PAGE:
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The Wolves of Westminster

Pitching for investment when yours is a small business, or even a medium sized one, is fraught with danger. At times you feel you are jumping off a building. I was involved recently in a crowd funding campaign where every document was checked and rechecked, since it had to be authentic well beyond anyone’s opinion.

Each bit of insight was full, referenced and a lot more than just a soundbite. And, of course the disclaimer at the bottom confirmed that you could lose everything if the business went belly up.

It almost seemed enough to scare everyone off apart from crazy thrill seekers. And what, you might ask, was the purpose? Well, at bottom, it was to make sure the entrepreneurial spirit did not dupe someone into thinking the business was certain to be a success and that its fortunate investors were guaranteed to be millionaires overnight.

The essence of such “due diligence”, as it is known, is that if you are going to play with, and risk, the money of others, you need to make sure they are sufficiently informed to know what they are getting into.

This, clearly, is a sound strategy based on years of experience. Think of Jordan Belfort in the 1990s, the Wolf of Wall Street, who took, with pleasure, the last well-earned nickel and dime from some innocent person who knew no better. He got 4 years in jail and was fortunate to get out in 22 months.

Since then, the financial regulatory system has tightened appreciably and, as a result, public investment requires a strict adherence to the code of conduct that demands integrity when asking people to risk money.

There’s a fascinating history to all of this: I was listening to Lord Sugar’s protestations over the claims and promises made during the run up to the Brexit referendum. In any of Lord Sugar’s public companies, before his financial advisers sent out an investment prospectus to likely investors, he was obliged to trawl over words, phrases and comments in an extensive due diligence exercise with lawyers and accountants to ensure he and his fellow directors were not misleading anyone.

He was aware that he would have been in serious legal trouble for overlooking even the mildest of unsubstantiated claims. In other instances, custodial sentences have been handed out. The vote to leave the EU was, without doubt, an instance of the entire population of the UK risking, not just the odd person’s pension, but the wealth of a nation for, possibly, a generation. Surely the same sort of rigour should have applied in ensuring that the ‘facts’ were just that…facts?

So as investors in UK plc we did not really get the prospectus for Brexit and, in fact, and in my opinion, there was no requirement for us to acknowledge the enormity of what we were voting for.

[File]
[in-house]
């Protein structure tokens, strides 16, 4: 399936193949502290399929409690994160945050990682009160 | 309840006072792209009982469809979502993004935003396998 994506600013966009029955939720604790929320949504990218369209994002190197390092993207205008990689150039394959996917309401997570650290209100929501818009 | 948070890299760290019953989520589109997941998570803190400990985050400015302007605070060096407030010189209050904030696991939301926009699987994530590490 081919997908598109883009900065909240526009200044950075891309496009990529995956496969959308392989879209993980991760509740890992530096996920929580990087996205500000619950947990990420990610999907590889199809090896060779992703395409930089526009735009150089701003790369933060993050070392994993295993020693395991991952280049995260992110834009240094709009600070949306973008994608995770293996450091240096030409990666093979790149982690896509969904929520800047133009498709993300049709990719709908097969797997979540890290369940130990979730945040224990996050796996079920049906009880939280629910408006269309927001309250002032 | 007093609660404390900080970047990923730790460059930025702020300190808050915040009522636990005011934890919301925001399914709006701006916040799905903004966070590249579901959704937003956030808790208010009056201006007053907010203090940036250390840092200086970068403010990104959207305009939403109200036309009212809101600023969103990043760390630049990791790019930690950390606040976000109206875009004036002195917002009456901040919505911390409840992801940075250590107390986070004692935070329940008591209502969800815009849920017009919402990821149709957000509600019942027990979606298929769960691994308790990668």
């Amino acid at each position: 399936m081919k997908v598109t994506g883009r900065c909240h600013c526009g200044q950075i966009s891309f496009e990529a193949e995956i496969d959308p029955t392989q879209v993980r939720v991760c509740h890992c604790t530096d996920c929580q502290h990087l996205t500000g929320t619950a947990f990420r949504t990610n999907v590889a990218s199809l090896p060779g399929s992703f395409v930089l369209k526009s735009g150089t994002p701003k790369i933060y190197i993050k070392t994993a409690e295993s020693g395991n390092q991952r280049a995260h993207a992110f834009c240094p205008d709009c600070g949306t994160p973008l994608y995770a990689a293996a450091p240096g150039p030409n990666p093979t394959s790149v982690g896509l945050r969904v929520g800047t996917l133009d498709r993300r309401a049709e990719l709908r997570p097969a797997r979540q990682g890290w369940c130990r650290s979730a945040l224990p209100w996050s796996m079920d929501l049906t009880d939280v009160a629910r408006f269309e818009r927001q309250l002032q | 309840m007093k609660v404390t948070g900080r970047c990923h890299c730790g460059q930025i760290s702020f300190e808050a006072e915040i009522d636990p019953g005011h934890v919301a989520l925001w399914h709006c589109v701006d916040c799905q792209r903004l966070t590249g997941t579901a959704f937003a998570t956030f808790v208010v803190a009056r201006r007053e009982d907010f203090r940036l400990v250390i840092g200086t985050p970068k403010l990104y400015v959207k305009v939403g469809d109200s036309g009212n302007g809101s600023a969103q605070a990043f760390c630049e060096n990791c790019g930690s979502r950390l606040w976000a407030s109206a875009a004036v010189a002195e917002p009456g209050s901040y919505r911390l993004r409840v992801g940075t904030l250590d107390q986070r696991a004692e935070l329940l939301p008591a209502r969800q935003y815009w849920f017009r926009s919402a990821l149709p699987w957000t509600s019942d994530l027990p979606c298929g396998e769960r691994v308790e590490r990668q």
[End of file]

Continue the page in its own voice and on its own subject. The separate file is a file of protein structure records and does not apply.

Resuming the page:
We were asked to vote in or out. There were no warnings on the detail of the dangers of voting one way or another. We did not need to know, it appeared, anything about anything.

I am not a great fan of The Apprentice which is more about entertainment than anything else, but it’s good TV. I am increasingly, however, a fan of Lord Sugar whose views I wholly support. Someone, surely, should be held accountable for statements made that persuade a nation to do one thing or another.

We have been lured in politics by sound bites and, dare I say it, fake news. I voted to stay in but for a while I thought coming out would be better. Now, however, I think the politicians, all of them, who were economical with the truth, need to be held accountable.

This is, perhaps, where democracy has its limits. In complex situations which require clever people to get their heads together and work out a solution, the rest of us should be able to trust them to do the right thing.

I realise you cannot necessarily come to a binary answer on a complex situation. ‘In or out’ was the referendum question, but it was not that simple. I always remember some great advice from Sir Tom Hunter and that was…never bet the ranch. In other words, you should never bet with anything you cannot afford to lose. In every business I am involved in that is my mantra.

If we are going to take a gamble we must be able to live with the worst case. And when I say “we”, I mean everyone in the business from top to bottom. It is the fiduciary duty of a director not to gamble with others’ lives.

I fear some in Parliament and others have bet the ranch on Brexit and whilst they may be able to sustain a good life afterwards, no matter the outcome, there are others who will suffer as a result. So, if a general election is sprung upon us, I am voting for Lord Sugar.


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